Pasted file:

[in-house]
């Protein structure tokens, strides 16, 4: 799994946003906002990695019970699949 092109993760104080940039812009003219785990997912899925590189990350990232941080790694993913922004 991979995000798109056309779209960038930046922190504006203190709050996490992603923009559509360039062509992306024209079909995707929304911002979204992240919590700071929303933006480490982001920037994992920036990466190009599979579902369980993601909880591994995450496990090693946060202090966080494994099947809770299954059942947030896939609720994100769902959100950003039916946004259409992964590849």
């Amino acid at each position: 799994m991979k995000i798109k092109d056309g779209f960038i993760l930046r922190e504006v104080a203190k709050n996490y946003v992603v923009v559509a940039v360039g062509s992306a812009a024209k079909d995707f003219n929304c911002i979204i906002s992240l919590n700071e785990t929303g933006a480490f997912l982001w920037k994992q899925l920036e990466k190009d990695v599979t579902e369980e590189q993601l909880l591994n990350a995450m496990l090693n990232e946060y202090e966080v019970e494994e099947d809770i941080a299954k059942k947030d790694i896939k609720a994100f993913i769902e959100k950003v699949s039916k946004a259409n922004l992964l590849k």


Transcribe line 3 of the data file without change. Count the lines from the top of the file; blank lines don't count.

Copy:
């Amino acid at each position: 799994m991979k995000i798109k092109d056309g779209f960038i993760l930046r922190e504006v104080a203190k709050n996490y946003v992603v923009v559509a940039v360039g062509s992306a812009a024209k079909d995707f003219n929304c911002i979204i906002s992240l919590n700071e785990t929303g933006a480490f997912l982001w920037k994992q899925l920036e990466k190009d990695v599979t579902e369980e590189q993601l909880l591994n990350a995450m496990l090693n990232e946060y202090e966080v019970e494994e099947d809770i941080a299954k059942k947030d790694i896939k609720a994100f993913i769902e959100k950003v699949s039916k946004a259409n922004l992964l590849k």